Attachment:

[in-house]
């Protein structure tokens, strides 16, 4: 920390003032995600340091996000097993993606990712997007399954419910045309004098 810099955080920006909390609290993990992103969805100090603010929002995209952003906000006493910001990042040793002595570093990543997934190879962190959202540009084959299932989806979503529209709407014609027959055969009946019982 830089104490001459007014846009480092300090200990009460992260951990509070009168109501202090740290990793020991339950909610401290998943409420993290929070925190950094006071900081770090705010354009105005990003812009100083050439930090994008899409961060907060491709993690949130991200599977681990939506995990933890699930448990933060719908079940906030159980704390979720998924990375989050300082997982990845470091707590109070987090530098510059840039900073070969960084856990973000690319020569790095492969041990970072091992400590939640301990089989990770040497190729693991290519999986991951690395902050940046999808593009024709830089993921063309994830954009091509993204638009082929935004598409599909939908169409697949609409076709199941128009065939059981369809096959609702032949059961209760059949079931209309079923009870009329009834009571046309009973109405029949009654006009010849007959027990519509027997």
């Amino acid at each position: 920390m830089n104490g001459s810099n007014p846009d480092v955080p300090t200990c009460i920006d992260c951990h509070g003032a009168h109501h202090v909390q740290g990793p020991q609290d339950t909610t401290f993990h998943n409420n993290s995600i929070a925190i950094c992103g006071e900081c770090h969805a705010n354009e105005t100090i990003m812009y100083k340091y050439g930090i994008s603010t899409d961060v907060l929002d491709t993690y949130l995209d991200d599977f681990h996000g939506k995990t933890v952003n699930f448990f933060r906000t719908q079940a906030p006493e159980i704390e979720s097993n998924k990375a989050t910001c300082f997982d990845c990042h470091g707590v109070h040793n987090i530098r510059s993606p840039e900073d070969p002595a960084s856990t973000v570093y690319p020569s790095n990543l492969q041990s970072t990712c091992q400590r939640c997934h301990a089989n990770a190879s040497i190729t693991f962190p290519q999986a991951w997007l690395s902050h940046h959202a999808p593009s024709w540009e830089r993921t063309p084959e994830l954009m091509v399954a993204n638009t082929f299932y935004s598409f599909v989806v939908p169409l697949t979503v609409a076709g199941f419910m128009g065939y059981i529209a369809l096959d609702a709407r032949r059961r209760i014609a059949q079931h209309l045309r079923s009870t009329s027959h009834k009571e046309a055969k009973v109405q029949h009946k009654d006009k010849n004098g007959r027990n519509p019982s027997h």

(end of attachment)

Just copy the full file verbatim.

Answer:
[in-house]
């Protein structure tokens, strides 16, 4: 920390003032995600340091996000097993993606990712997007399954419910045309004098 810099955080920006909390609290993990992103969805100090603010929002995209952003906000006493910001990042040793002595570093990543997934190879962190959202540009084959299932989806979503529209709407014609027959055969009946019982 830089104490001459007014846009480092300090200990009460992260951990509070009168109501202090740290990793020991339950909610401290998943409420993290929070925190950094006071900081770090705010354009105005990003812009100083050439930090994008899409961060907060491709993690949130991200599977681990939506995990933890699930448990933060719908079940906030159980704390979720998924990375989050300082997982990845470091707590109070987090530098510059840039900073070969960084856990973000690319020569790095492969041990970072091992400590939640301990089989990770040497190729693991290519999986991951690395902050940046999808593009024709830089993921063309994830954009091509993204638009082929935004598409599909939908169409697949609409076709199941128009065939059981369809096959609702032949059961209760059949079931209309079923009870009329009834009571046309009973109405029949009654006009010849007959027990519509027997």
């Amino acid at each position: 920390m830089n104490g001459s810099n007014p846009d480092v955080p300090t200990c009460i920006d992260c951990h509070g003032a009168h109501h202090v909390q740290g990793p020991q609290d339950t909610t401290f993990h998943n409420n993290s995600i929070a925190i950094c992103g006071e900081c770090h969805a705010n354009e105005t100090i990003m812009y100083k340091y050439g930090i994008s603010t899409d961060v907060l929002d491709t993690y949130l995209d991200d599977f681990h996000g939506k995990t933890v952003n699930f448990f933060r906000t719908q079940a906030p006493e159980i704390e979720s097993n998924k990375a989050t910001c300082f997982d990845c990042h470091g707590v109070h040793n987090i530098r510059s993606p840039e900073d070969p002595a960084s856990t973000v570093y690319p020569s790095n990543l492969q041990s970072t990712c091992q400590r939640c997934h301990a089989n990770a190879s040497i190729t693991f962190p290519q999986a991951w997007l690395s902050h940046h959202a999808p593009s024709w540009e830089r993921t063309p084959e994830l954009m091509v399954a993204n638009t082929f299932y935004s598409f599909v989806v939908p169409l697949t979503v609409a076709g199941f419910m128009g065939y059981i529209a369809l096959d609702a709407r032949r059961r209760i014609a059949q079931h209309l045309r079923s009870t009329s027959h009834k009571e046309a055969k009973v109405q029949h009946k009654d006009k010849n004098g007959r027990n519509p019982s027997h």